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Ron Johnson: Joe Biden biggest threat to Republican victory in 2020

May 18, 2019

At an annual convention where Republicans fumed against the growing threat of socialism and “wacky” ideas from the left, U.S. Sen. Ron Johnson said Democratic presidential contender and former Vice President Joe Biden is the biggest threat to Republican victory in Wisconsin next year.

“He’s a likable guy,” Johnson told reporters in Oshkosh on Saturday. “I think he’s developed a fair amount of positive political capital, but at the same time, he’s also been wrong policy wise on so many foreign policy as well as domestic policy issues.”

Johnson, R-Oshkosh, made the comments as about 650 of the party faithful gathered at the Best Western Premier Waterfront Hotel & Convention Center to move past their 2018 statewide losses and gear up to defend President Donald Trump in his 2020 re-election bid.

Johnson, who is a manufacturer, said his belief Biden is the top Democratic presidential candidate is “obvious” given his name recognition and personality akin to a sales manager, but said he’ll be proud to compare Trump’s agenda against that of former President Barack Obama and Biden, especially given growth in business investment.

The annual Oshkosh convention comes less than a week after the release of the party’s self-assessment showing the state GOP in 2018 spent vastly beyond its means, relied too heavily on consultants and failed to connect with the party’s grassroots activists and volunteers.

Abortion stance

The convention also comes on the heels of Republicans in a handful of states passing highly restrictive abortion bans, such as in Alabama, where Gov. Kay Ivey signed a law making it a felony in nearly all cases to perform an abortion. Meanwhile, Wisconsin Republicans in the state Assembly earlier this week approved a slate of bills to restrict abortion.

One of the measures, coined the “born-alive” bill, would require a health care provider who is present when a fetus survives an abortion or abortion attempt to “exercise the same degree of professional skill, care, and diligence to preserve the life and health of the child” as would be given “to any other child born alive at the same gestational age.”

It also makes “intentionally causing the death of a child born alive as a result of an abortion or an attempted abortion” a felony with a penalty of life imprisonment — the same penalty as first-degree intentional homicide.

Senate Majority Leader Scott Fitzgerald, R-Juneau, said the Senate would take up the legislation in June, and Evers previously said he’d veto it.

Johnson told reporters on Saturday he is opposed to laws as restrictive as Alabama’s, and said he is skeptical of “fetal heartbeat” laws that ban abortions as early as the sixth week of pregnancy.

“That’s pretty early in the process,” Johnson said.

Johnson, however, said he regrets the U.S. Supreme’s Court’s landmark 1973 Roe v. Wade decision that affirmed the legality of a woman’s right to have an abortion.

He said he would have preferred each state to make its own rules on abortion and said the fallout from such a scenario -- a patchwork of abortion laws across the U.S. -- is preferable to the current framework.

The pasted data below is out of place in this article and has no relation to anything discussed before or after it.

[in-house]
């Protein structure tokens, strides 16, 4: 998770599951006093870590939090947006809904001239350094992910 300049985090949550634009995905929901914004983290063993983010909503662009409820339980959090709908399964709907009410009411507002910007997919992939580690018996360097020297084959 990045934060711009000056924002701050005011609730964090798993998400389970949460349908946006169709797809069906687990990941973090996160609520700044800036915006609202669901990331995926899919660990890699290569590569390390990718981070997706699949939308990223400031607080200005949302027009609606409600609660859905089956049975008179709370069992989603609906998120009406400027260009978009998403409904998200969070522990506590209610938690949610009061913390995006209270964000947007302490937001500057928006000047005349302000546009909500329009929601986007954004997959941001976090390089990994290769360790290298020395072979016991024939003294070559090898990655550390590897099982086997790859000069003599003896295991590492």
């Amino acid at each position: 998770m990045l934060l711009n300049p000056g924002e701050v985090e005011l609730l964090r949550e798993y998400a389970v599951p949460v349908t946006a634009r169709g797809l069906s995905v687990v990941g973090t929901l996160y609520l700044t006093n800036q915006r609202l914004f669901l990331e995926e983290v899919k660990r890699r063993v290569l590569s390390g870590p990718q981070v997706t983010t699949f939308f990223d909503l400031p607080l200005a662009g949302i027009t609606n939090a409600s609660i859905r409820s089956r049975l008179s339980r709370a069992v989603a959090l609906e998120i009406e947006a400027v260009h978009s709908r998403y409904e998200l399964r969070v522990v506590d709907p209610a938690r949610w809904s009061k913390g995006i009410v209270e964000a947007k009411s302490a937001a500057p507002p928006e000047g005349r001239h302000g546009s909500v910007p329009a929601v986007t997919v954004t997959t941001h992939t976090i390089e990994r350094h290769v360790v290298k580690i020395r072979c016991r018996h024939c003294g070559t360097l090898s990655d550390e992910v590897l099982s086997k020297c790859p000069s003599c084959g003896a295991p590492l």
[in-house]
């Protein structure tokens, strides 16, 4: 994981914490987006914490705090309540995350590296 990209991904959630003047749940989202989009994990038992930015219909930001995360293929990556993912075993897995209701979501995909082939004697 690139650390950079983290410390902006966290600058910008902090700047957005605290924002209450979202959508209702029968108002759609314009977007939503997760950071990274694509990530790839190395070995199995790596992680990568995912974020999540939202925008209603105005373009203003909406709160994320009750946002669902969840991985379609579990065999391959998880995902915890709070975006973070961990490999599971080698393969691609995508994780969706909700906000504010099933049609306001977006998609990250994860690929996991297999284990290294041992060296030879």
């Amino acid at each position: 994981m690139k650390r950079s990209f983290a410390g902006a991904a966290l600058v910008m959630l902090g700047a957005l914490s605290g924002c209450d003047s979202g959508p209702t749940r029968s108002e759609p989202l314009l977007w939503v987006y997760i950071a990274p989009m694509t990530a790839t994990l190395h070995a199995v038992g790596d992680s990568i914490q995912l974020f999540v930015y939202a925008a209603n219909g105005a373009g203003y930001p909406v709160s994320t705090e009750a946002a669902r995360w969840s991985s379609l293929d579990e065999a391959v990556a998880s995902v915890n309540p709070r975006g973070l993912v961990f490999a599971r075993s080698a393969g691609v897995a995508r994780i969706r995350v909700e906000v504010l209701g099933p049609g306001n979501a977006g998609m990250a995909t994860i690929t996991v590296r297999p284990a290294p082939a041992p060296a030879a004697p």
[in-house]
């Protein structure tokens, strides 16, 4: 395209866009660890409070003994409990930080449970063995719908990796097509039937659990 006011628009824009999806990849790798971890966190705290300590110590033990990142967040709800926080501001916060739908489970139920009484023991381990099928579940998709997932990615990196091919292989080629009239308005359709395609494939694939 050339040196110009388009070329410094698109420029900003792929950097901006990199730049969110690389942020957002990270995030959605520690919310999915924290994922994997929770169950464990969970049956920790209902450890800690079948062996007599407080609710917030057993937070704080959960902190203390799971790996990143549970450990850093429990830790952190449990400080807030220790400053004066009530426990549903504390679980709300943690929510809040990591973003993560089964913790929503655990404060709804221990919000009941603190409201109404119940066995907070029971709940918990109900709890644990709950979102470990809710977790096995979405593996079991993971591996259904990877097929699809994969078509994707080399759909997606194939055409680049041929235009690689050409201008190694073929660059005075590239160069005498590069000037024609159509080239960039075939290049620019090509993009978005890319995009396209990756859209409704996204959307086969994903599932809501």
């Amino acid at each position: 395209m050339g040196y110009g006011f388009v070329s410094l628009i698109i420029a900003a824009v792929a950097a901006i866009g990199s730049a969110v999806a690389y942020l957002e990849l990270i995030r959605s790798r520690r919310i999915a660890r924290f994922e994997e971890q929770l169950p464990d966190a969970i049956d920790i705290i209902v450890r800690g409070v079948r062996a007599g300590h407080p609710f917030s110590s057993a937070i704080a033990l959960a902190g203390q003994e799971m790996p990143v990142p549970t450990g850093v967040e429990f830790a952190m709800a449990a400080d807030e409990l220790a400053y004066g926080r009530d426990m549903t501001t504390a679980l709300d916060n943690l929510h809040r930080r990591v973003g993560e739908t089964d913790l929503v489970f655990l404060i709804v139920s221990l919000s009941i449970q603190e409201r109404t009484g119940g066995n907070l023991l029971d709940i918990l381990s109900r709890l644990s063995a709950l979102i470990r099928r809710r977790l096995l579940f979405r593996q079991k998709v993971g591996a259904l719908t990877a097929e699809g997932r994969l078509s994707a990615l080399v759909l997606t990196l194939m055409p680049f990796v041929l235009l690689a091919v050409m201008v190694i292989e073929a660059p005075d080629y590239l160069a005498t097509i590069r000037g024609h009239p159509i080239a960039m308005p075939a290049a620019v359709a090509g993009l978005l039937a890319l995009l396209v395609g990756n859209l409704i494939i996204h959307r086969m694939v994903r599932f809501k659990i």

“I think we’d protect life in the womb of the mother far earlier than we do now,” Johnson said.

Johnson told reporters he supporters a federal bill that would ban abortion after about 20-weeks after fertilization.

Gearing for 2020

Johnson’s comments came as the party looks to drum up support for Trump ahead of 2020, especially among women and other demographic groups Republicans had trouble with during the 2018 midterms.

The party is also looking to be more efficient by employing a “corporate” party structure where the party headquarters would direct policy, communications and best practices that the county parties would then carry out.

As they look to the best strategy to re-elect Trump, Republicans in Wisconsin’s congressional delegation warned against what they see as the rising tide of socialism and urged Republicans to take a message of economic opportunity to demographic groups that don’t hear it as often, such as those in the African-American community.

“Conservative ideas help all of us,” said newly-elected U.S. Rep. Bryan Steil, R-Janesville. “We’re fighting for people to live out a life of the American dream.”

Meanwhile, U.S. Rep. Sean Duffy urged Republicans and supporters of Trump to drum up support for the president among their own social circles to combat the threat of socialism, which Duffy argued could lead the U.S. down the road of a country like Venezuela, which has suffered economic collapse in recent years.

“If we go by the way of Venezuela, there is no America to save us,” Duffy said.

Duffy’s comments were accompanied by those of Assembly Speaker Robin Vos, who railed against the Democratic proposals of Gov. Tony Evers as “whacky” ideas pedaled by those in Dane County.

Vos complained Evers “is not learning from his predecessors,” former Govs. Jim Doyle and Tommy Thompson, who Vos said worked with Legislatures controlled by the opposing party.

Evers spokeswoman Melissa Baldauff, however, said Republicans are ignoring the will of the people of Wisconsin.

“Only a party in complete disarray would attack investments in special education funding, mental health and substance use disorder treatment, and lead poisoning prevention and treatment as ‘wacky’ and ‘crazy,’” Baldauff said in a statement.

Rep. Glenn Grothman, R-Glenbeulah, said highlighting what the GOP views as extreme rhetoric on the left will be a theme to carry them through next year’s presidential election. Democratic stances to highlight, he said, include their stances on border security and gun control.

“Every day one of their 23 (presidential) candidates is selling something crazy,” Grothman said.

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